peur bleue

epingle a cheveux

Ionian Sea (c) Kristin Espinasse 
Jean-Marc and the Ionian sea in Sicily... where the saline breeze draws you to the salty waters, pleadingly. 

épingle à cheveux (ay pehngl ah sheuh veuh) n.f.

    hairpin bend (road, path); switchback

Audio: Listen to Jean-Marc pronounce these French words: Download MP3 file

Le chemin de terre qui mène vers la mer descend en épingle à cheveux.
The dirt path that leads to the sea descends (in a series of) hairpin turns. 

A Day in a French Life... by Kristin Espinasse

 (Continued from part one: "Peur Bleue: A Morbid Fear".)

The miles-long footpath on which Jean-Marc and I were treading, from a Sicilian city down to the shores of its sea, changed from urban, to industrial, to earthy. I was anxious about crossing through the dark, graffitifed tunnel, when a sudden spell of terror, born of an overactive imagination coupled with every macabre news headline that I had ever read, had me freezing in my foot-tracks!

The idea of turning back was quickly factored out: just look at Jean-Marc, l'homme de la nature! He was so completely in his element, taken up with the salty breeze—pulled forth by the foamy claws of the sea! (I just knew he was looking forward to swimming in the winter waters below. A New Year's Day "bath" is a tradition for a true Marseillais.) 

But just when I let my spirit lift, we came out of the tunnel and face to face with a group of idle youths.... (Idle Youths = Tourist Abuse! in my news-headline-hazy head.) 

I watched my husband, who nodded an international greeting to the group, but my own neck was so stiff with suspicion that it couldn't manage the same salutation.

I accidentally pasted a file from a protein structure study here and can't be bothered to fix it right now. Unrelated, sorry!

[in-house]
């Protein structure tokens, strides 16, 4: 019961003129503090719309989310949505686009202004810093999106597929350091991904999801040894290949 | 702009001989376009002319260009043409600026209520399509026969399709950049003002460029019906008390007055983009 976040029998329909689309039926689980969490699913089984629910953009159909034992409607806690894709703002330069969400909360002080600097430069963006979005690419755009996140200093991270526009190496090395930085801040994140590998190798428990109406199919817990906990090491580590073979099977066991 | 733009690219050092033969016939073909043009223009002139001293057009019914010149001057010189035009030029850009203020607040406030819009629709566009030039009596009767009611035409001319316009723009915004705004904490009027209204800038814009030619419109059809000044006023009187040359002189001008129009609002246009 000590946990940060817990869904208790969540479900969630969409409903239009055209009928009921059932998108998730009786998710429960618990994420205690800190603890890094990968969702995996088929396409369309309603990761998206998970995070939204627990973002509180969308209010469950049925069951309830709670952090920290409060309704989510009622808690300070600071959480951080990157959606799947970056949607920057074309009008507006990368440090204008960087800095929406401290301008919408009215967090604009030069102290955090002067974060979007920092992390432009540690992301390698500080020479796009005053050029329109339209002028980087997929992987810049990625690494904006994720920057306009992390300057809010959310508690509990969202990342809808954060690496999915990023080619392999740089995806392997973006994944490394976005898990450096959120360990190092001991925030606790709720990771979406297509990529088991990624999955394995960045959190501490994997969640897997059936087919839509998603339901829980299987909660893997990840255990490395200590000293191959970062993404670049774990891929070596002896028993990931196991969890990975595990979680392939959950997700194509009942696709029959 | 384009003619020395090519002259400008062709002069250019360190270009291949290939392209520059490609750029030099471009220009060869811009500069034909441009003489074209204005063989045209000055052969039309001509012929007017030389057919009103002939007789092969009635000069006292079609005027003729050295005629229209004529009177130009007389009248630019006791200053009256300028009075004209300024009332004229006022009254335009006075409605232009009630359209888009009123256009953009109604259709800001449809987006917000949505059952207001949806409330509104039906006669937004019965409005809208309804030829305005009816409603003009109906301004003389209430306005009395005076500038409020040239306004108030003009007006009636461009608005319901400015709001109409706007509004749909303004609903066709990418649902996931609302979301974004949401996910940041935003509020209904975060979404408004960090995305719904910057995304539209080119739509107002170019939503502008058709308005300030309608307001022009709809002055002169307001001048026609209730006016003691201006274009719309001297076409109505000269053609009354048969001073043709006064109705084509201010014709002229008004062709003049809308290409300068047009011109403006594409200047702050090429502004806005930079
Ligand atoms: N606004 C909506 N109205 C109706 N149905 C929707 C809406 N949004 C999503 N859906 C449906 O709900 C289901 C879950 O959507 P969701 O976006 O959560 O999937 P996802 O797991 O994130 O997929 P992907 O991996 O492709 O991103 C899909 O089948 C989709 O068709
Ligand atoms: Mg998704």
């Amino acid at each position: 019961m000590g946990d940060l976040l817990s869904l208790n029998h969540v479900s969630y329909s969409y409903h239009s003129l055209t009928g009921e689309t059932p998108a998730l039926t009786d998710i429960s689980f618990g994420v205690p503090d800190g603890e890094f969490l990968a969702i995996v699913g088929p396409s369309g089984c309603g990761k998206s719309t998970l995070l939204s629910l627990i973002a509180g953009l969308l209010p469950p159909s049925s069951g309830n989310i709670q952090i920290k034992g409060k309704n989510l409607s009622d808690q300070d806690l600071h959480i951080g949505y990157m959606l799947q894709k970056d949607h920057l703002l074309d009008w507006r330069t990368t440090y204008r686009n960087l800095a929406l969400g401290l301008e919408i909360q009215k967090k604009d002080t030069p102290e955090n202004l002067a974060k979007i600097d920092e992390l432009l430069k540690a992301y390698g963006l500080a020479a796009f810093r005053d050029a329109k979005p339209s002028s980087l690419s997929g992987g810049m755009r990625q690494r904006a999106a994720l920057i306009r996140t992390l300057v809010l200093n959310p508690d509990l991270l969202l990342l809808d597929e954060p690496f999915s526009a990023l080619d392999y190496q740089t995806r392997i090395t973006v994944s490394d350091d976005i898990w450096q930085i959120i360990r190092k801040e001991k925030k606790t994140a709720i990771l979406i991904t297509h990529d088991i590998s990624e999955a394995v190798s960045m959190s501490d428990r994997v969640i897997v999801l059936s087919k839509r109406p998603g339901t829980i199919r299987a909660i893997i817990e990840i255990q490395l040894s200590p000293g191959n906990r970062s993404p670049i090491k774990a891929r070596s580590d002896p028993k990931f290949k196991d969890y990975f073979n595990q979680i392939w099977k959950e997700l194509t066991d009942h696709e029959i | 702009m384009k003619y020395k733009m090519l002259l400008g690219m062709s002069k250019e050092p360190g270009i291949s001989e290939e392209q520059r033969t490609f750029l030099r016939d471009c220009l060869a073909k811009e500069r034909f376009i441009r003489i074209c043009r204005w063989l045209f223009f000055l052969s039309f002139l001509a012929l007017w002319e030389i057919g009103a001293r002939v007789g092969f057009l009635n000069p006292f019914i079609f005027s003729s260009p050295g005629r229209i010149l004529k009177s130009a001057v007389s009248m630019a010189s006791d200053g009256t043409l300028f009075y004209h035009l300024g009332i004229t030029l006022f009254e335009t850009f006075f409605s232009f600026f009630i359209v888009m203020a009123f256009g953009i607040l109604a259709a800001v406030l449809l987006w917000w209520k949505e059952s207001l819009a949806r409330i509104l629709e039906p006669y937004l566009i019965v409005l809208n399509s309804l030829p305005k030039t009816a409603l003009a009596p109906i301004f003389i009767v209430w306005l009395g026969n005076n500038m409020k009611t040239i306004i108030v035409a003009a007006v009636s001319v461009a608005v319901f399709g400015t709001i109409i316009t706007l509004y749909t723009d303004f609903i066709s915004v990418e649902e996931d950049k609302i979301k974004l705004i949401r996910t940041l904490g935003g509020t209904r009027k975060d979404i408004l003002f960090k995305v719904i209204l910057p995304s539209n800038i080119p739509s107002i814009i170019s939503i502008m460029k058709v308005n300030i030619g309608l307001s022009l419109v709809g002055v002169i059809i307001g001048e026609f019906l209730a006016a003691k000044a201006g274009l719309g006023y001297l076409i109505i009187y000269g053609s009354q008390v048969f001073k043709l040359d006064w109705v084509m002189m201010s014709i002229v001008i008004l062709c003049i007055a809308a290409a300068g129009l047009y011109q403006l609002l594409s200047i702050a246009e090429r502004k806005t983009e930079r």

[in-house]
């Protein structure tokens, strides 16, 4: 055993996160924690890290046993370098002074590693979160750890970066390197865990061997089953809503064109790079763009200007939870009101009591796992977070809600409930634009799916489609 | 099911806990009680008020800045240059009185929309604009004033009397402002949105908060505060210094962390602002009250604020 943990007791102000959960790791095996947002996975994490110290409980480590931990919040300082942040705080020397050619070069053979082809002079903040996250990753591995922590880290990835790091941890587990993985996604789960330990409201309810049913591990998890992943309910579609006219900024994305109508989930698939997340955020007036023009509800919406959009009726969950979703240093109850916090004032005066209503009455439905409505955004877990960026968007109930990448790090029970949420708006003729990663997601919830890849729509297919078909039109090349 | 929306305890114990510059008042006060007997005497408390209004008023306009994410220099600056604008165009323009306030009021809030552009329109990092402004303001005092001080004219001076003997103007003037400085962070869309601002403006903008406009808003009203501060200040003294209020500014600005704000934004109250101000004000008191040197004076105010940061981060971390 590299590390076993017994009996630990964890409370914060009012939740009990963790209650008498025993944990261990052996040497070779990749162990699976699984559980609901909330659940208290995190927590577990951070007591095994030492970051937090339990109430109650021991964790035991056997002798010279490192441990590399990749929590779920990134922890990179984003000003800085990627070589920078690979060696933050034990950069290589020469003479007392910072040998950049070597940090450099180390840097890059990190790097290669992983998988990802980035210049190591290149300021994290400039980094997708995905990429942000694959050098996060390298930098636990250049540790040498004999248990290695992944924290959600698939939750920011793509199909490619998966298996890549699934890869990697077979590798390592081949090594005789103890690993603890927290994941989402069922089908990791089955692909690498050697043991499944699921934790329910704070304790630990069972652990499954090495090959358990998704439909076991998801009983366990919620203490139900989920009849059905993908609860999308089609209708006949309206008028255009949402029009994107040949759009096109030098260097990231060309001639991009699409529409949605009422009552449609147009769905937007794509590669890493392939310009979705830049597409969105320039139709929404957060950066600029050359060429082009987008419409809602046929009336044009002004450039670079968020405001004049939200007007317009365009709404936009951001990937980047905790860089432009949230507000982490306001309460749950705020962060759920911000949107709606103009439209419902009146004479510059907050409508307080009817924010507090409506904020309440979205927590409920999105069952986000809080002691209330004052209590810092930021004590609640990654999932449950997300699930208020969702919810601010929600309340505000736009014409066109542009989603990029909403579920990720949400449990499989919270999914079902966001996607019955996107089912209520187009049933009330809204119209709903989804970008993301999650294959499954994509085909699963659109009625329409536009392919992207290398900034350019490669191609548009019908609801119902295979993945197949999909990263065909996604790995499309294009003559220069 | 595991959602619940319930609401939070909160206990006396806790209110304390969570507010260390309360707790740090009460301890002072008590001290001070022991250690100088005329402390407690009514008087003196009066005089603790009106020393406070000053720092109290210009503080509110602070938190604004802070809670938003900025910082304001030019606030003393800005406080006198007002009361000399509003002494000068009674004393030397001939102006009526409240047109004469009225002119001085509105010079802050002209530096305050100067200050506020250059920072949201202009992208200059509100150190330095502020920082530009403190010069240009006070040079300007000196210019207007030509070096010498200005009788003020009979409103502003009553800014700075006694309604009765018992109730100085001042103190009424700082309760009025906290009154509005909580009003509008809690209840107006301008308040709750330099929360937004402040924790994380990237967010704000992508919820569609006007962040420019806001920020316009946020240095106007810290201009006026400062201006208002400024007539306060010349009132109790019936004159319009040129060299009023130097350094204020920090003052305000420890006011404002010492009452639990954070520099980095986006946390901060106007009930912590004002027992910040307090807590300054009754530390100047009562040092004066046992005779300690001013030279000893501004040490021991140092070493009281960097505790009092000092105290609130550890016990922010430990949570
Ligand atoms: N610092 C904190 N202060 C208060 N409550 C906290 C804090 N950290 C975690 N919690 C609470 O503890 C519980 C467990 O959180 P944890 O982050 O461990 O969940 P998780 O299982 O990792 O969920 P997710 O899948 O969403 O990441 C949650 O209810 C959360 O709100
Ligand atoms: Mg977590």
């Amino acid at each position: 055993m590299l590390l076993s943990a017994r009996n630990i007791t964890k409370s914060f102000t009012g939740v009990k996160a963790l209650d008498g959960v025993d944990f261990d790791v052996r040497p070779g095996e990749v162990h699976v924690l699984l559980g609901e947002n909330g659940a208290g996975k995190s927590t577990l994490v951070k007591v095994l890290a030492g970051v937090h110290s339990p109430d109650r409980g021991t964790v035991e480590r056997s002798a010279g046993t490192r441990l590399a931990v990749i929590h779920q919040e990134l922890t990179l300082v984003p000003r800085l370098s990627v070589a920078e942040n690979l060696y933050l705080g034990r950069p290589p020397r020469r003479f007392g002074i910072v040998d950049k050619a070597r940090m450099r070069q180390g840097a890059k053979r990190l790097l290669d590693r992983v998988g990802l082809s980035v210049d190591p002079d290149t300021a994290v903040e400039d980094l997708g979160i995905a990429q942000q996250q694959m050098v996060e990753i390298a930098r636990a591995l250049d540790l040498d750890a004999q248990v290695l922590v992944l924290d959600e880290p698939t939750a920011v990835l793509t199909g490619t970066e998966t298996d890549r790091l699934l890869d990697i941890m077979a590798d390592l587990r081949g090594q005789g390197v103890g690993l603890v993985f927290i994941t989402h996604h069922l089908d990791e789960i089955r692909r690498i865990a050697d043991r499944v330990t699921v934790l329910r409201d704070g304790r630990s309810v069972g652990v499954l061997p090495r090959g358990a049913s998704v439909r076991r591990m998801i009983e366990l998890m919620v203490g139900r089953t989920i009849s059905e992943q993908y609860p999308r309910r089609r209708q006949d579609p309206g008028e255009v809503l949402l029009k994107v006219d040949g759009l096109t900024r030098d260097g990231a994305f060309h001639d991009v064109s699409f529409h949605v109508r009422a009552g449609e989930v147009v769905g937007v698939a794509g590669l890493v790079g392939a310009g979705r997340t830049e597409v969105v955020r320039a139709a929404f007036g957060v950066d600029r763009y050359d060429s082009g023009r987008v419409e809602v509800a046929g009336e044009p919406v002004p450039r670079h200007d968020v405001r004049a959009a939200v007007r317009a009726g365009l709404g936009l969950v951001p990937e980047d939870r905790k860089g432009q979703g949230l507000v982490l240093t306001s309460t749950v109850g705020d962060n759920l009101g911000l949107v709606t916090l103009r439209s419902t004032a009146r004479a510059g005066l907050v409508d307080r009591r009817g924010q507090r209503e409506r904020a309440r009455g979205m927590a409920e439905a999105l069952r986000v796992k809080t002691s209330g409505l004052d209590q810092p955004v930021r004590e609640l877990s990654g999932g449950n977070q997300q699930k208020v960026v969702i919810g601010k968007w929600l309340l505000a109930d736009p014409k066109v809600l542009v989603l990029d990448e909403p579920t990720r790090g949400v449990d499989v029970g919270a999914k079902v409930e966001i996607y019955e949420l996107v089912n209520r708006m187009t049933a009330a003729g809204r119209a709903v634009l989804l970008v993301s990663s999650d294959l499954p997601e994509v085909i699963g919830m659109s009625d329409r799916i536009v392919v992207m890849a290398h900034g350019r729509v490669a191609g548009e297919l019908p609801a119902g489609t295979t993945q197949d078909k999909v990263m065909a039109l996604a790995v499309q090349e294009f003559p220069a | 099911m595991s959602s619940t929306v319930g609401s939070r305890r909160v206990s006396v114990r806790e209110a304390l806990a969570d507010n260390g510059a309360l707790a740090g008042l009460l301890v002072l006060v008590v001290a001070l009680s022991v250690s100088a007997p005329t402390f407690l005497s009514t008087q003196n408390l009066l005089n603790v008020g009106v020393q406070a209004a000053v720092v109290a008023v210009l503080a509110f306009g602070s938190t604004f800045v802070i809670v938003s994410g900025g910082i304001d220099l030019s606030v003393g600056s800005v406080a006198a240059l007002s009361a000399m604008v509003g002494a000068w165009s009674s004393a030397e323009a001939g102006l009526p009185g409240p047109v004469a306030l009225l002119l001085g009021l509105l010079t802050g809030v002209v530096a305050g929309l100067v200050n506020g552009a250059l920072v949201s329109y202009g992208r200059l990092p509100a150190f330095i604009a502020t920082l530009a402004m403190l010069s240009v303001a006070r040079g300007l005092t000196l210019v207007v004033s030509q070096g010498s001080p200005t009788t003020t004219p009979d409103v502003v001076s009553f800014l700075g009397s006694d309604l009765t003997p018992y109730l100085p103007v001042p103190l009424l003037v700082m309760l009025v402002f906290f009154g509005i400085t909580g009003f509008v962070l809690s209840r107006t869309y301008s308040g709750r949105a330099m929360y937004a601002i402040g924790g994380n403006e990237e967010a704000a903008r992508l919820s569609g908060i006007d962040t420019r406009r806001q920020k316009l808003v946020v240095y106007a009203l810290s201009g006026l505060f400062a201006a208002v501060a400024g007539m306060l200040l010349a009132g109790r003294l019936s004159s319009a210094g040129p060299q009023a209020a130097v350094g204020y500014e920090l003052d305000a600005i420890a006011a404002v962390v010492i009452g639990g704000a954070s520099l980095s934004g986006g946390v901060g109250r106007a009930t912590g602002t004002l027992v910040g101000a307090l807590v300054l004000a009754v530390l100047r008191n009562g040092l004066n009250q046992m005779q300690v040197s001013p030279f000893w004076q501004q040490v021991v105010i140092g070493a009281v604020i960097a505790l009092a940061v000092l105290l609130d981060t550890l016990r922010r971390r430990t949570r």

The group was seated on a rock wall, the other side of which plunged to the shoreline below. As we drew near I listened to their voices, which were foreign to me: not Italian, not French, not Spanish were they speaking. The headlines roared once again in my mind as we approached the strangers, who jostled one another, smiling and having a good time.

Tout va bien, I thought, reassuringly, there are women in the group, and they are all just having fun and acting carefree. But then so were Charles Manson and his "family"...! 

The grassy path we were now sharing was a switchback, hairpin turns from here to the sea. I studied the modern-day hippies. The only way to access the sea was via the switchback where the group sat, threateningly, according to my mind's graphic cinema, which reeled, helter skelter, with headline horror stories.   

 (Read the next and final installment here...)

Le Coin Commentaires / Comments Corner
Corrections, comments, and stories of your own are welcome. Click here to post a comment to the blog. 

French Vocabulary
l'homme de la nature = refers to an out-doorsy, Mister Nature type
tout va bien = everything's all right

Trivia: Today's word "épingle" appeared briefly, in only one of the 1100 French Word-A-Day word editions. Discover it here.

We'll soon meet a character from this Sicilian city... so don't go anywhere and do check back on Friday. .

  Kristin & Smokey

Meantime... "The Continuing Education of Smokey-Doodle" (pictured here at 8 months):

Today's lesson: French Fashion!

No, Smokey dear, these are not to be worn in your mouth. These boots, that have trod upon thousands of Gallic grapes (I can understand your attraction to their sweetness...), yes, these cleat-covered caoutchoucs are to be worn as head ornaments. Voilà, Smokey-Doll. Now, your turn.... hold your head up high and don't let those fashion victims in the capitol intimidate you! It's all about creativity! And the best-dressed dog wins le prix!

Feel like learning a few more words... or seeing a few more pictures of France? Check out the French Word Archives, here!

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Mike Hardcastle

Oh Kristen,

You must get rid of this notion that every teenager is a thug. You were once a teenager (not so very long ago) and you have teenage children. 99.9999999999% are just kids fooling around, and we shouldn't fret about the rest. Be sensible but not paranoid.